The Canuck World Tree

In lieu of a Q of the Week (since I was in Edmonton for the last four days…)

At the Spirit of the West Gathering, I had a brilliant time. The event is run by excellent people, and I do recommend to those within reach of Edmonton to attend next year.

At this year’s event, I made a suggestion. There has been talk, on and off, at various times, of forming a Canadian Druid association of some kind. The rationale is sometimes just the mere fact that as of yet there isn’t one; we Canucks are members of imported American Druidic Federations, like ADF, or British groups like OBOD, if we are members of any Druidic groups at all. Why not a Canadian one? We have a distinct society (remember that phrase?), a different history, a truly flippin’ huge landscape, lots of regional variations, two official languages (or we have seven, if we count unoffficial-official languages like Cree, Ojibway, Inuktituk, Jouale, and Scots Gaelic)

I’ve nothing against the idea of a Canadian-made druidic organisation, at least principle. However, for my part, while there are a lot of things I’d like to do and to change in the pagan movement in Canada and around the world, I don’t feel the need to create an institution around me to accomplish them. I think they can be achieved by writing books, talking to people wherever I travel, posing good questions, and as we try things we keep what works and discard what doesn’t work. I proposed the idea of the Clan-maker in that kind of way.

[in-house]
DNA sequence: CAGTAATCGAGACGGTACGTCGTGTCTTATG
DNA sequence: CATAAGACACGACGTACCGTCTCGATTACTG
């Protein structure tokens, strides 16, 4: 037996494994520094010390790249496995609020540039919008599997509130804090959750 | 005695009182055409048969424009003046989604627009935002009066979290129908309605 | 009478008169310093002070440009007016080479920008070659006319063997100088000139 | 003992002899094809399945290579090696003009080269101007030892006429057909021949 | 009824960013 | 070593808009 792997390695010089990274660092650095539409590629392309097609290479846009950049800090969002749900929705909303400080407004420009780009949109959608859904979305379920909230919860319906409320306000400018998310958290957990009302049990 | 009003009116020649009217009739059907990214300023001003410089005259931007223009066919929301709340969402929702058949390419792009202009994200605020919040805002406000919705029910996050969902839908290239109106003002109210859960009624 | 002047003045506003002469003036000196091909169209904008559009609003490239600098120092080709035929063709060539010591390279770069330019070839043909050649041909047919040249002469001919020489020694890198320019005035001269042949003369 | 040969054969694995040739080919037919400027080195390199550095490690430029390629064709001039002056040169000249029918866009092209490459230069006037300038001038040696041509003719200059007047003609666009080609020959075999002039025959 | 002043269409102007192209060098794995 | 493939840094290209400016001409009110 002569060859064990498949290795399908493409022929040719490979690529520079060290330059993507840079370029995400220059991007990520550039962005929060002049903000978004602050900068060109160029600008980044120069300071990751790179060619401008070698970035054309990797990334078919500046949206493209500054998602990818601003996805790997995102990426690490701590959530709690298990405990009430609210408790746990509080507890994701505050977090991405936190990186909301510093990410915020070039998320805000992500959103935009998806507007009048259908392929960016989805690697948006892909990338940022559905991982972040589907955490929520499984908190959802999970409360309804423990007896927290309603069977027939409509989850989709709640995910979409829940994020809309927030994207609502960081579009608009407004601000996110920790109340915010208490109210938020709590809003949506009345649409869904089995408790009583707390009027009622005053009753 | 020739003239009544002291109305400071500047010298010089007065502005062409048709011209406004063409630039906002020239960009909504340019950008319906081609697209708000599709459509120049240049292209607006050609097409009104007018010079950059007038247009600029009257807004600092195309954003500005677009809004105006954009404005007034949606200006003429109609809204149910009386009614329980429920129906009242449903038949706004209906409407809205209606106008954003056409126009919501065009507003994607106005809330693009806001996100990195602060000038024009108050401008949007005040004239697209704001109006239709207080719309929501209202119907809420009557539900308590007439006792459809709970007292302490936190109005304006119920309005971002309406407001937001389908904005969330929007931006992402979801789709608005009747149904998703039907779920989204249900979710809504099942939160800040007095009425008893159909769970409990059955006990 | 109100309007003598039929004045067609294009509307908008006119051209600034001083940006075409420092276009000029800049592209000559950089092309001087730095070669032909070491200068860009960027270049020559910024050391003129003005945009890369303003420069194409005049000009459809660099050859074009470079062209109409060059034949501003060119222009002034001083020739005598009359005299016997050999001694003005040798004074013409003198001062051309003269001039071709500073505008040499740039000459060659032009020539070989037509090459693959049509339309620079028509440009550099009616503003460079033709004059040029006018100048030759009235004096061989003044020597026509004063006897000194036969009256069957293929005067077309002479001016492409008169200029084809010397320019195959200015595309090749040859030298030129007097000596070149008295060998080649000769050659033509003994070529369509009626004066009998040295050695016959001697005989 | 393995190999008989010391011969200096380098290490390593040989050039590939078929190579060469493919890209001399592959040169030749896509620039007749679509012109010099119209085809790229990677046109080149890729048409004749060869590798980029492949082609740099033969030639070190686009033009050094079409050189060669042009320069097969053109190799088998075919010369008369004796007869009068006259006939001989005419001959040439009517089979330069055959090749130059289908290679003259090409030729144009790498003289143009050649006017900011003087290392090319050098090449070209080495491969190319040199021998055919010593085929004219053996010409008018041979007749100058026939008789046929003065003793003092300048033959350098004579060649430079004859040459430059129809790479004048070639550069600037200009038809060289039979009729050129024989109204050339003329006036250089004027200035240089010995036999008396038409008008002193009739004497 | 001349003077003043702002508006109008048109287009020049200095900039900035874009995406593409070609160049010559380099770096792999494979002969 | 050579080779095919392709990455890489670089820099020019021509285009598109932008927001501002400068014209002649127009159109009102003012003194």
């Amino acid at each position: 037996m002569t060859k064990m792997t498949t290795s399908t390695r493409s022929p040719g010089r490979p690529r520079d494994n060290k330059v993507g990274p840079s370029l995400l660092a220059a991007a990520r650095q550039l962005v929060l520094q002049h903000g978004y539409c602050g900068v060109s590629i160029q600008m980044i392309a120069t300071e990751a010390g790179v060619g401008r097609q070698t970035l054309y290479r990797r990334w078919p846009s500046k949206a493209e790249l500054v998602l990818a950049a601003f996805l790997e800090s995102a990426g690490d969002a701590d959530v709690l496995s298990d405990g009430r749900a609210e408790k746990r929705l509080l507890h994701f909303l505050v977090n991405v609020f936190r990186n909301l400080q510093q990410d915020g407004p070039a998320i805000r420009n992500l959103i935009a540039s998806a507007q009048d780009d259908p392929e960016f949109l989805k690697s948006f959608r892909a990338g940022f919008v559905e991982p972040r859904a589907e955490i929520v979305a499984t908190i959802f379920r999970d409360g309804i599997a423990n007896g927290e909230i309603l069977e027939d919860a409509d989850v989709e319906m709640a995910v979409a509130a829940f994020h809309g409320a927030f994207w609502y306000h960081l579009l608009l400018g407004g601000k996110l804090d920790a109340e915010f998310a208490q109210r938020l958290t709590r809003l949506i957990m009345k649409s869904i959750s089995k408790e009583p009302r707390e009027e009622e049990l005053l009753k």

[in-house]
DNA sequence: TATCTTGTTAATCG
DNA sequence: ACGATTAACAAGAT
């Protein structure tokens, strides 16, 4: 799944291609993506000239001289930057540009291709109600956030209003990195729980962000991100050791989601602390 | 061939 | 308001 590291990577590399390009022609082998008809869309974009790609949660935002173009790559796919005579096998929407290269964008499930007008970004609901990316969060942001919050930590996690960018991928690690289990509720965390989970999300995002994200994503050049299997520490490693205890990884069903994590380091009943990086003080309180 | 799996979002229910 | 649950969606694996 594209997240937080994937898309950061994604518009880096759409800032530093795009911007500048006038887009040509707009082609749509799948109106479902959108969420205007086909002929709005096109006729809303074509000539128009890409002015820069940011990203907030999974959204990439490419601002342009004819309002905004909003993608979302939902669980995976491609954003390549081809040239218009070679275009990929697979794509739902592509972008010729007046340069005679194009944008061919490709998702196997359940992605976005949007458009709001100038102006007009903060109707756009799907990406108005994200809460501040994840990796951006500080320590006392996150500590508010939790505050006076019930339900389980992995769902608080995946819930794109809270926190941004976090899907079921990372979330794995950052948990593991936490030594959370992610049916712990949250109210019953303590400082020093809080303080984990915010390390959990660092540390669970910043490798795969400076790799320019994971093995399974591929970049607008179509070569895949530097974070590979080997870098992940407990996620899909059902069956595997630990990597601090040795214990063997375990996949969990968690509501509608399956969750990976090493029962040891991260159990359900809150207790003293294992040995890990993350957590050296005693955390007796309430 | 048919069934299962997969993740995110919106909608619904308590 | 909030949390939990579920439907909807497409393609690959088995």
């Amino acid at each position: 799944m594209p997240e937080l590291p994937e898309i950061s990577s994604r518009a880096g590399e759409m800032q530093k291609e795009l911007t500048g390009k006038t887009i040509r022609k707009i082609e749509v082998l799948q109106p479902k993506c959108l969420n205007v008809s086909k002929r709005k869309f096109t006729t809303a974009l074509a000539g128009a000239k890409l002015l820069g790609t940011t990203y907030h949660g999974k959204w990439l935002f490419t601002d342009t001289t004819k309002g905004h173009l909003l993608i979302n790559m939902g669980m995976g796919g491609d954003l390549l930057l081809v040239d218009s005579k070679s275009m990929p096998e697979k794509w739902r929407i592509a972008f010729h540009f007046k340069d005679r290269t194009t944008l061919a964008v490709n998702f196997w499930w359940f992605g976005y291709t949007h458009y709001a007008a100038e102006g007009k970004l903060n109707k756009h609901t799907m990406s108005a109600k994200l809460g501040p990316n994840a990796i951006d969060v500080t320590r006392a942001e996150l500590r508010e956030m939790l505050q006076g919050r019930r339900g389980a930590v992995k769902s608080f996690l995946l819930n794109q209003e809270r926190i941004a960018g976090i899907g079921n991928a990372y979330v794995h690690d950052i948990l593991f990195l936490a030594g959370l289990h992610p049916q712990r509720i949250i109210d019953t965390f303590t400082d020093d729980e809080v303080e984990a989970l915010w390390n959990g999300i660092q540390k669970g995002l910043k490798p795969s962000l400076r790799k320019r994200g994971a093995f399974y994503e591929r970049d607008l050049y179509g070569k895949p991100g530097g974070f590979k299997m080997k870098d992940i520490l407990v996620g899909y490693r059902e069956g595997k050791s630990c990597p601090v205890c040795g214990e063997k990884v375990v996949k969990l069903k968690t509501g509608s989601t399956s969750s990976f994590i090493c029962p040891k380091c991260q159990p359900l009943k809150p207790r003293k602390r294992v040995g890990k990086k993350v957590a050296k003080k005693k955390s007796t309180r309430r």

Here’s another suggestion, a simpler one, which I proposed in Alberta this weekend, and now offer to everyone.

At your next ritual, or pub moot, or camp, or conference, no matter what organisation or group is hosting it, and no matter whether you are Asatru, or Wiccan, or a Ceremonialist, or whatever: if you have any reason at all to refer to the World Tree, make it the sugar maple. That’s the leaf that appears on the flag of our country. And that leaf has been a symbol of Canadian national identity long before 1867.

Doing this could help create a sense of a shared Canadian spiritual identity, without a need for a “Canadian ADF”.

Yes, I know that the Eddas say that the World Tree, Yggdrasil, was an ash. But I don’t live in Norway. I live in Canada. I think it would be interesting and positive if we hosers decided together that here in the Great White North, the world tree is a maple.

Other countries already do similar things. I’ve heard that many American druids and wiccans now invoke “Lady Liberty” as a goddess in some of their rites, and refer to the signatories of the constitution as important ancestor – predecessor figures. This is perfectly appropriate for American pagans, for whom values like freedom feature so prominently in the national story.

In Canada, obviously we value freedom too, but the values that loom largest in our origin-story are peace, order, and good government. These values were symbolised in the sugar maple, a strong, tall, hardy tree, that grows everywhere in the four original provinces, was of central importance to the early lumber industry, and is so tall and beautiful that it was an almost obvious choice.

I think this can be a way for we Canadians to assert a distinct Canadian spiritual presence in the world, so that we can create the terms of our spirituality more ourselves, rather than importing almost everything from Britain and America. And this might serve as a way for us to identify each other wherever we go in the world: if you are attending a ritual in New Zealand, or South Africa, and the person presiding over the right invokes the world tree in the name of the sugar maple, then you know you have a Canadian there, or someone trained in a Canadian tradition.